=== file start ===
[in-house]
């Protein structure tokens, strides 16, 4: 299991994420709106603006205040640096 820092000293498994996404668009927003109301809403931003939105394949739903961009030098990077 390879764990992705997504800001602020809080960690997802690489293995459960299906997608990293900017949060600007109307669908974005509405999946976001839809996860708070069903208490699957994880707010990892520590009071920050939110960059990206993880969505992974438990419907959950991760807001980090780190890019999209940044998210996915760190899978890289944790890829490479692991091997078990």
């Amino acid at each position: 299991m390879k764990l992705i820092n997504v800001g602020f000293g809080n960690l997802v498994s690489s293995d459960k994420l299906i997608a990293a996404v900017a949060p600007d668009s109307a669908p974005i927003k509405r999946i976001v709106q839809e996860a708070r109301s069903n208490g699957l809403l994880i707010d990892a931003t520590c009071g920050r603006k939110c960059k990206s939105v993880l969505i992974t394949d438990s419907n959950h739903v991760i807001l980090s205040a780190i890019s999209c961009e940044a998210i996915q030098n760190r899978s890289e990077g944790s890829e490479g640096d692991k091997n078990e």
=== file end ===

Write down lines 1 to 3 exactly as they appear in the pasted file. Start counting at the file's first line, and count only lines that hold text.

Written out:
[in-house]
């Protein structure tokens, strides 16, 4: 299991994420709106603006205040640096 820092000293498994996404668009927003109301809403931003939105394949739903961009030098990077 390879764990992705997504800001602020809080960690997802690489293995459960299906997608990293900017949060600007109307669908974005509405999946976001839809996860708070069903208490699957994880707010990892520590009071920050939110960059990206993880969505992974438990419907959950991760807001980090780190890019999209940044998210996915760190899978890289944790890829490479692991091997078990």
């Amino acid at each position: 299991m390879k764990l992705i820092n997504v800001g602020f000293g809080n960690l997802v498994s690489s293995d459960k994420l299906i997608a990293a996404v900017a949060p600007d668009s109307a669908p974005i927003k509405r999946i976001v709106q839809e996860a708070r109301s069903n208490g699957l809403l994880i707010d990892a931003t520590c009071g920050r603006k939110c960059k990206s939105v993880l969505i992974t394949d438990s419907n959950h739903v991760i807001l980090s205040a780190i890019s999209c961009e940044a998210i996915q030098n760190r899978s890289e990077g944790s890829e490479g640096d692991k091997n078990e």